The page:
NARCIS (Netherlands)

    Jehee, F.S.; Krepischi-Santos, A.C.; Rocha, K.M.; Cavalcanti, D.P.; Kim, C.A.; Bertola, D.R.; Alonso, L.G.; D'Angelo, C.S.; Mazzeu, J.F.; Froyen, G.; Lugtenberg, D.; Vianna-Morgante, A.M.; Rosenberg, C.; Passos-Bueno, M.R.

    2008-01-01

    We present the first comprehensive study, to our knowledge, on genomic chromosomal analysis in syndromic craniosynostosis. In total, 45 patients with craniosynostotic disorders were screened with a variety of methods including conventional karyotype, microsatellite segregation analysis, subtelomeric

  9. What You Should Know about Using Paint Strippers

    Science.gov (United States)

    ... consumers are choosing to complete do-it-yourself (DIY) projects in their homes. Using paint strippers in ... chance of flammable paint stripper fumes catching fire. DIY use of methylene chloride-based paint strippers has ...

  10. Color sensation in figurative painting

    OpenAIRE

    Carroggio de Molina, Alberto, 1946-

    2013-01-01

    The figurative painter accesses very complex levels of knowledge. To produce a painting requires, first, a deep analysis of the image of the reality and, afterwards, the study of the reconstruction of this reality. This is not about a process of copying, but a process of the comprehension of the concepts that appear in the representation. The drawing guides us in the process of the production of the surface and in the distribution of the colours that, after all, are the data with which the vi...

  11. Chromosome number9 specific repetitive DNA sequence

    International Nuclear Information System (INIS)

    Human repetitive DNA libraries have been constructed and various recombinant DNA clones isolated that are likely candidates for chromosome specific sequences. The first clone tested (pHuR 98; plasmid human repeat 98) was biotinylated and hybridized to human chromosomes in situ. The hybridized recombinant probe was detected with fluoresceinated avidin, and chromosomes were counter-stained with either propidium iodide or distamycin-DAPI. Specific hybridization to chromosome band 9q1 was obtained. The localization was confirmed by hybridizing radiolabeled pHuR 98 DNA to human chromosomes sorted by flow cytometry. Various methods, including orthogonal field pulsed gel electrophoresis analysis indicate that 75 kilobase blocks of this sequence are interspersed with other repetitive DNA sequences in this chromosome band. This study is the first to report a human repetitive DNA sequence uniquely localized to a specific chromosome. This clone provides an easily detected and highly specific chromosomal marker for molecular cytogenetic analyses in numerous basic research and clinical studies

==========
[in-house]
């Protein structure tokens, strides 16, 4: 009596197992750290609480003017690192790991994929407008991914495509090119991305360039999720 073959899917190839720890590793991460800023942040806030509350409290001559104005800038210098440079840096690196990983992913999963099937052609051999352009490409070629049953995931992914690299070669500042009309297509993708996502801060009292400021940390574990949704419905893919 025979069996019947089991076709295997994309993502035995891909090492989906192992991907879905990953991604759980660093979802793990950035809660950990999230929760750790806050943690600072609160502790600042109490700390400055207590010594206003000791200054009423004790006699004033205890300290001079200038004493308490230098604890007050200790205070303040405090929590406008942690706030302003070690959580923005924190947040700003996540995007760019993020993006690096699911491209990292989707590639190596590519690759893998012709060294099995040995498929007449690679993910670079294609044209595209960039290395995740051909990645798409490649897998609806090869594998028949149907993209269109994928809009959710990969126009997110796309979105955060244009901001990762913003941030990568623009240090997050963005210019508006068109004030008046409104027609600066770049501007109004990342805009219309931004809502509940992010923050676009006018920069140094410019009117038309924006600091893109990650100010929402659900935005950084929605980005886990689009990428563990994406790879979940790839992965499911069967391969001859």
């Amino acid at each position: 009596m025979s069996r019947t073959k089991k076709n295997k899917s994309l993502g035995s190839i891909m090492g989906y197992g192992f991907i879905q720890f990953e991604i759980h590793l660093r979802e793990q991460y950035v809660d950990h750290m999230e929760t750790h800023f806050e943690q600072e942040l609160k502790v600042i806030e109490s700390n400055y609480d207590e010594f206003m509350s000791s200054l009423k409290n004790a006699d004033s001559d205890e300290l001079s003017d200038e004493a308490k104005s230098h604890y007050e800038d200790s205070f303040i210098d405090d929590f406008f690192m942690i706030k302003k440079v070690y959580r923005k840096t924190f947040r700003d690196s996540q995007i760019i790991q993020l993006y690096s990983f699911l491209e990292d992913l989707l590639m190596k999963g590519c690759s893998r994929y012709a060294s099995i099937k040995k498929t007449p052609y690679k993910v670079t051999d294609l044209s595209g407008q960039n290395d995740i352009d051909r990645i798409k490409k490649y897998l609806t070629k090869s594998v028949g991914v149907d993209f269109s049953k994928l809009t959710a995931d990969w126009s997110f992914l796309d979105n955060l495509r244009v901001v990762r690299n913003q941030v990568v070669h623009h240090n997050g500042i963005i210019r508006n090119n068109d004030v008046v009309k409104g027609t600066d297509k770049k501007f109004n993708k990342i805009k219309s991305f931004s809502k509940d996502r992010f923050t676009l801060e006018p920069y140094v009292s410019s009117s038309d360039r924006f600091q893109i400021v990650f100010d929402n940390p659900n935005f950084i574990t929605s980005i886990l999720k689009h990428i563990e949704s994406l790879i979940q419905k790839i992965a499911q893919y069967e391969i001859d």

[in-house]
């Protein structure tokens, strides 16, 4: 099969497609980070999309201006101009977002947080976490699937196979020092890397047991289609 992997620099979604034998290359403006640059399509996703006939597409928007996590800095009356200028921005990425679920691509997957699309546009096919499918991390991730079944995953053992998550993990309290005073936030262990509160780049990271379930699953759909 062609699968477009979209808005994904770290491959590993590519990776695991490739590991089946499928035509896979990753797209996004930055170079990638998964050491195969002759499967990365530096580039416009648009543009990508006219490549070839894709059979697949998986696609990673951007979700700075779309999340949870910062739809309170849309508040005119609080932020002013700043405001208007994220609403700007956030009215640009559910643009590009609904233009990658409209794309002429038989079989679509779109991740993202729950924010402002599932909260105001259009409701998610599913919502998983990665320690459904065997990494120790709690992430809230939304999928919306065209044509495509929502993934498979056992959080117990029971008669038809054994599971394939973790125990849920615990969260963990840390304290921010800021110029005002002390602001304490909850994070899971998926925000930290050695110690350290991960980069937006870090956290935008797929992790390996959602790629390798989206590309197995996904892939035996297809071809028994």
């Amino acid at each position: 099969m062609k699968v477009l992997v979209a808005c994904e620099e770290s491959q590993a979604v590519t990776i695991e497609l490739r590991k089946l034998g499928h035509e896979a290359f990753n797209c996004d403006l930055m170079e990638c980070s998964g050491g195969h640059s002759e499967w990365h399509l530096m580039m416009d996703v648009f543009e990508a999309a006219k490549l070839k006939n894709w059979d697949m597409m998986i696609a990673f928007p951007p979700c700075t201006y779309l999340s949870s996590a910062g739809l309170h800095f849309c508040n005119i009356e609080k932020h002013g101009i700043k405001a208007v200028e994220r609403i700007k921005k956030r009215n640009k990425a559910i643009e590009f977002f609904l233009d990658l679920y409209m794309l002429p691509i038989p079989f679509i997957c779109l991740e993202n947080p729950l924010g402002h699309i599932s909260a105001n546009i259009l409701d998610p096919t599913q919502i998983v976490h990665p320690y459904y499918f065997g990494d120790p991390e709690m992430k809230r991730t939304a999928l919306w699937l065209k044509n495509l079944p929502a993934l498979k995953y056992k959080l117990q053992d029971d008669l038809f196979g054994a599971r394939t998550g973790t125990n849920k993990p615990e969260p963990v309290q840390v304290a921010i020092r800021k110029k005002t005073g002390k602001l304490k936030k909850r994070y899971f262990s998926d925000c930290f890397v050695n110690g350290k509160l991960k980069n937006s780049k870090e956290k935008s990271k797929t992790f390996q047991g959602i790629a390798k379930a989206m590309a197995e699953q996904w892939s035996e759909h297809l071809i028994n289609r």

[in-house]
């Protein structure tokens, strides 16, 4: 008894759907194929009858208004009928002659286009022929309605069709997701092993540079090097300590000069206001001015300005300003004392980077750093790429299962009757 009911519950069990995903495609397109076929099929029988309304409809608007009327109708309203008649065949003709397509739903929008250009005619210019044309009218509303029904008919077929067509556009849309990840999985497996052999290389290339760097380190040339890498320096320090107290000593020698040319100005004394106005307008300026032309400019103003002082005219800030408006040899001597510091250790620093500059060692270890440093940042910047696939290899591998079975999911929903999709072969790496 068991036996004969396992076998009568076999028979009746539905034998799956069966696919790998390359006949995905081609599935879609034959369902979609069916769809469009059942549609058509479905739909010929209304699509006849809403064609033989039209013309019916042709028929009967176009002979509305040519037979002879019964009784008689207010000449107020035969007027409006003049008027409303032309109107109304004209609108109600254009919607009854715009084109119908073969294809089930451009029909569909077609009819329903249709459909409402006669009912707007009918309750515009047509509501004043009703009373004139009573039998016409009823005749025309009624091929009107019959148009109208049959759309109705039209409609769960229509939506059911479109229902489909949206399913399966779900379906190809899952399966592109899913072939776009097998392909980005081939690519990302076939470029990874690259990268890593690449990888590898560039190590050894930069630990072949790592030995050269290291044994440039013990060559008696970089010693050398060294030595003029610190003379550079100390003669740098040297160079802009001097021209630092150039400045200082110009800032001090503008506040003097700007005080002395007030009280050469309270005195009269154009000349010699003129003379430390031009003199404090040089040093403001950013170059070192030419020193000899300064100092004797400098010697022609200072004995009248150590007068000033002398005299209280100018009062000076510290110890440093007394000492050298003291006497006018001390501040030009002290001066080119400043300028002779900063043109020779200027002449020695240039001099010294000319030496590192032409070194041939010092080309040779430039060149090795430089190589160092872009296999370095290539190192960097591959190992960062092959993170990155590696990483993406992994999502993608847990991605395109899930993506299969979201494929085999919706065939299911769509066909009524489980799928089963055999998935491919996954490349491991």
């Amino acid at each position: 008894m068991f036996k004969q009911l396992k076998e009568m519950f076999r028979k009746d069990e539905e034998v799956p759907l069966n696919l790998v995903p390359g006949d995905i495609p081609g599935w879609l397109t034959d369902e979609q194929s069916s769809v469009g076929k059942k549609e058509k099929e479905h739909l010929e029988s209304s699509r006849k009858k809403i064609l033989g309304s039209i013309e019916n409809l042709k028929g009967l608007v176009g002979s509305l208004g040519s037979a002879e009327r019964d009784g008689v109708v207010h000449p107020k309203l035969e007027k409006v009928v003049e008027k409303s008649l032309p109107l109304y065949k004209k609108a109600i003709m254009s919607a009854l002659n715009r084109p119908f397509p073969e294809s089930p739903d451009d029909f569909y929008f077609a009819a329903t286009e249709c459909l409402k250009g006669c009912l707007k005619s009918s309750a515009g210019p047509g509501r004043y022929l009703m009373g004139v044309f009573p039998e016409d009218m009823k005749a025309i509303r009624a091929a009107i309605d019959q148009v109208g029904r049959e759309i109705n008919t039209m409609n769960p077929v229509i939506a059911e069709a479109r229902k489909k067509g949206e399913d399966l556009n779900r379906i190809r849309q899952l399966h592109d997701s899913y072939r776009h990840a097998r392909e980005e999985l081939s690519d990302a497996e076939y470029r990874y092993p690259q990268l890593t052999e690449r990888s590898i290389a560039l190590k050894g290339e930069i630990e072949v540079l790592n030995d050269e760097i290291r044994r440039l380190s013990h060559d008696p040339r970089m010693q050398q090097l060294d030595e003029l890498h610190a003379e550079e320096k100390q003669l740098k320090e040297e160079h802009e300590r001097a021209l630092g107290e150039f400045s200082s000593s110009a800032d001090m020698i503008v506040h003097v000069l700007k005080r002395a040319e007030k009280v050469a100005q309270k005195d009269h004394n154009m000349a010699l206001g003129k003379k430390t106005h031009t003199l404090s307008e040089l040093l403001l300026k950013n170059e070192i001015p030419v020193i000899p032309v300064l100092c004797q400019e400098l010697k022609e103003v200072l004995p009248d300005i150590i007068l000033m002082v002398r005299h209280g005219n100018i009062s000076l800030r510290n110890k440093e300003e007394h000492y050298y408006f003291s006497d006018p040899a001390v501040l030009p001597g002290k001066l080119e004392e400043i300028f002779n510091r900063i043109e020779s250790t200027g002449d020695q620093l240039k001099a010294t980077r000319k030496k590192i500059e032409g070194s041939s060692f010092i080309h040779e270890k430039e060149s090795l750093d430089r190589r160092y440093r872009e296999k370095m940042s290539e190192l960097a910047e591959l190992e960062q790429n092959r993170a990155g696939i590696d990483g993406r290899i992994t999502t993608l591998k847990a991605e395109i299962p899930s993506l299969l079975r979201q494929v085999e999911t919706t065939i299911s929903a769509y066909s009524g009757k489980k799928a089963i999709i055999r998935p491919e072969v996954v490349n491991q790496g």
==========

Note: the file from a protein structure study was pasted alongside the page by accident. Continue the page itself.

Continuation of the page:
12. Not para-, not peri-, but centric inversion of chromosome 12

    DEFF Research Database (Denmark)

    Silahtaroglu, A N; Hacihanefioglu, S; Güven, G S; Cenani, A; Wirth, J; Tommerup, Niels; Tümer, Z

    1998-01-01

    A 39 year old male with primary infertility was diagnosed as having Klinefelter syndrome by conventional cytogenetic analysis, which also showed an abnormal chromosome 12. Fluorescence in situ hybridisation (FISH) analysis of the aberrant chromosome using a 12 specific centromeric probe showed a...

  13. Methods of biological dosimetry employing chromosome-specific staining

    Science.gov (United States)

    Gray, Joe W.; Pinkel, Daniel

    2000-01-01

    Methods and compositions for staining based upon nucleic acid sequence that employ nucleic acid probes are provided. Said methods produce staining patterns that can be tailored for specific cytogenetic analyses. Said probes are appropriate for in situ hybridization and stain both interphase and metaphase chromosomal material with reliable signals. The nucleic acid probes are typically of a complexity greater than 50 kb, the complexity depending upon the cytogenetic application. Methods are provided to disable the hybridization capacity of shared, high copy repetitive sequences and/or remove such sequences to provide for useful contrast. Still further methods are provided to produce chromosome-specific staining reagents which are made specific to the targeted chromosomal material, which can be one or more whole chromosomes, one or more regions on one or more chromosomes, subsets of chromosomes and/or the entire genome. Probes and test kits are provided for use in tumor cytogenetics, in the detection of disease related loci, in analysis of structural abnormalities, such as translocations, and for biological dosimetry. Further, methods and prenatal test kits are provided to stain targeted chromosomal material of fetal cells, including fetal cells obtained from maternal blood. Still further, the invention provides for automated means to detect and analyse chromosomal abnormalities.

  14. THz reflectometric imaging of medieval wall paintings

    DEFF Research Database (Denmark)

    Dandolo, Corinna Ludovica Koch; Jepsen, Peter Uhd

    2013-01-01